The issue: In light of recent mass shootings, is it time to overhaul gun laws?
The recent massacres in Colorado and Milwaukee are national tragedies. Many innocent people were maimed and murdered by deranged men, and the suffering of the victims and their families and friends cannot be measured.
In light of these crimes, new attention is being focused on an old hot-button issue in American politics: gun control. And although these cases still aren’t fully understood, past cases, studies and statistics can help guide us as we seek answers to two important questions. First, do guns increase violent crime? And second, how can society prevent tragedies like these from happening?
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When you study the perpetrators of mass killings, patterns emerge. Typically, the killers had a lengthy psychiatric and/or criminal history, and the families, school administrators or authorities either didn’t recognize their mental illness or didn’t deal with it properly.
The Batman movie shooting suspect was seeing a psychiatrist specializing in schizophrenia and “threat assessment” before the shooting; the Sikh temple shooter was less-than-honorably discharged from the military and had links to white supremacist groups; the Virginia Tech shooter was declared mentally ill two years before the massacre; and the Columbine killers wrote online about acquiring guns to kill people years before it happened.
Clearly, something needs to change. Under current federal law, serious criminals and mentally ill individuals cannot legally buy guns. In some cases a lack of communication between parents, psychiatrists, schools, local law enforcement and federal agencies enabled tragedies to occur. But no matter how vigilant we are, sometimes tragedies will happen. This doesn’t, however, mean that we should ban all guns or severely restrict them for sane, lawabiding citizens.
Gun ownership is an individual, constitutionally protected right. More importantly, perhaps, is the fact that strict gun control laws don’t reduce violent crime. After all, whom do gun laws actually disarm?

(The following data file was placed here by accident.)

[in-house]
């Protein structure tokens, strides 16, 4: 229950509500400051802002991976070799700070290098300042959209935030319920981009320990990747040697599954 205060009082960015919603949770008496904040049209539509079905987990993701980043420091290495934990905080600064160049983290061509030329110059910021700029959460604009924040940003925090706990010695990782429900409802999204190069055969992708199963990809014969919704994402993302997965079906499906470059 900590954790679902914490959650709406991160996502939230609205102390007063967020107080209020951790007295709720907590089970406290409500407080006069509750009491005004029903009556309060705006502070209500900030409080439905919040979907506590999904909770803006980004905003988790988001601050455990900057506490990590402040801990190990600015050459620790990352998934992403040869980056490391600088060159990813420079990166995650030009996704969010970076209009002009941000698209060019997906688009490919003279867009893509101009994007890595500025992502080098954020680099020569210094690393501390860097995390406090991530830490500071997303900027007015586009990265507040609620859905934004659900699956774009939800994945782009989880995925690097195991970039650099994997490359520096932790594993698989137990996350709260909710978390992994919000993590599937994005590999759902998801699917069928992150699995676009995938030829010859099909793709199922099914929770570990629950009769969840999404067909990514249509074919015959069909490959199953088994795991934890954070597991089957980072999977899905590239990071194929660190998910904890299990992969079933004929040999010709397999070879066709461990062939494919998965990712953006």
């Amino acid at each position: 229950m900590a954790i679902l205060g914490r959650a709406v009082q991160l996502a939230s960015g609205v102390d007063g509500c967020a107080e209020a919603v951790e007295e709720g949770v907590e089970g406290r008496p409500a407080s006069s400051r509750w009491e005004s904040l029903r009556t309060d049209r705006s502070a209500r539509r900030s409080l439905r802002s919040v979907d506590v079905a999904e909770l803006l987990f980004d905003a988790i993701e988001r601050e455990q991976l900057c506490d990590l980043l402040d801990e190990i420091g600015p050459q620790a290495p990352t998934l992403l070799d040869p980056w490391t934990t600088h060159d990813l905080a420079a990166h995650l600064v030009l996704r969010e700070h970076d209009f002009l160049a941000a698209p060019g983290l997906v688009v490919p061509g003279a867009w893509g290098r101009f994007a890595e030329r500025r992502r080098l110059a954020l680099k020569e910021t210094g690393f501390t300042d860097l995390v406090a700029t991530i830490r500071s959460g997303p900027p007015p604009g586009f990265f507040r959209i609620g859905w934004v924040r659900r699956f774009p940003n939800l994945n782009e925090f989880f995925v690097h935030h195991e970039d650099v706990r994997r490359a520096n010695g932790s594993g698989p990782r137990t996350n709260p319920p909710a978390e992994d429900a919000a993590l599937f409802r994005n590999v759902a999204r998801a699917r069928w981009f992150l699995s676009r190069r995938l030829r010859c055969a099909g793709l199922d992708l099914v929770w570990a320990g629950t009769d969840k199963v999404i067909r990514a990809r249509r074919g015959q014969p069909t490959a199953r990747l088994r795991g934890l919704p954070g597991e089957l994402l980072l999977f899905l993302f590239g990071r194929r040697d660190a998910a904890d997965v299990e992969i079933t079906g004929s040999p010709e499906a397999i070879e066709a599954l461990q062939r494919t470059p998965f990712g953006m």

The United Kingdom has some of the strictest gun laws in the world. Recent reports from the European Commission show the violent crime rate in the U.K. is higher than any country in Europe, as well as America and South Africa.
Gun control proponents often cite gun ownership in America and our rates of homicide and suicide compared to other countries. Indeed, America does have a high homicide and gun ownership rates, but Switzerland also has high gun ownership and a very low homicide rate. Russia more than doubles our homicide rate with extremely low gun ownership rates. Also, Japan’s suicide rate doubles ours with almost no gun ownership.
A Harvard study from 2007 examined many surveys, studies and statistics from around the world regarding firearms, murder and suicide rates. The study found that high gun ownership didn’t increase murder or suicide rates, and it in fact noted a negative correlation in the United States.
This means that areas with a high density of legal gun ownership have lower violent crime rates than areas with a low density.
Violence, overall, was deemed to be more related to social, cultural and economic factors rather than gun ownership. Violence wasn’t prevented due to restricted gun access — criminals simply used another weapon.
Dr. Gary Kleck, famed criminologist from Florida State University, conducted a national survey that found that guns were used four to five times more to prevent crime than to commit crime. His work was cited in the Supreme Court’s landmark District of Columbia v. Heller decision, which stated that the Second Amendment provides individuals the right to bear arms, and struck down the D.C. handgun ban.
From here, the question becomes: would more gun control laws significantly reduce violent crime? My contention is no. Those who seek to commit violent crimes will not stop because of a gun law. As the saying goes, “If we outlaw guns, only the outlaws will have guns.”
The 2010 Cumbria shootings in England, which killed 12 people and injured 11 others at 30 different crime scenes over two hours, are a good example. Would this event have been possible if law-abiding citizens were allowed to carry weapons for self-defense? The police cannot be everywhere. We have a right to protect ourselves.
The laws already on the books are sufficient to keep weapons out of the hands of criminals and mentally ill people, if they are enforced. We should improve awareness of mental health issues so families can recognize problems early on, but we should also get these individuals on the radar of local authorities and in the database of the federal government’s backgroundcheck system.
We need to enforce compliance with our current system, which uses a national background check for permits to own firearms, and make sure that states are adhering to rules by reporting mental illness. Beyond eligibility to own a firearm, decisions regarding right-to-carry and other restrictions should be determined at the state and local level.
John Allan Peschong served in President Ronald Reagan's administration and later as a senior strategist for the campaigns of President George W. Bush. He is a founding partner of Meridian Pacific Inc., a public relations and public affairs company, and serves as chairman of the San Luis Obispo County Republican Party.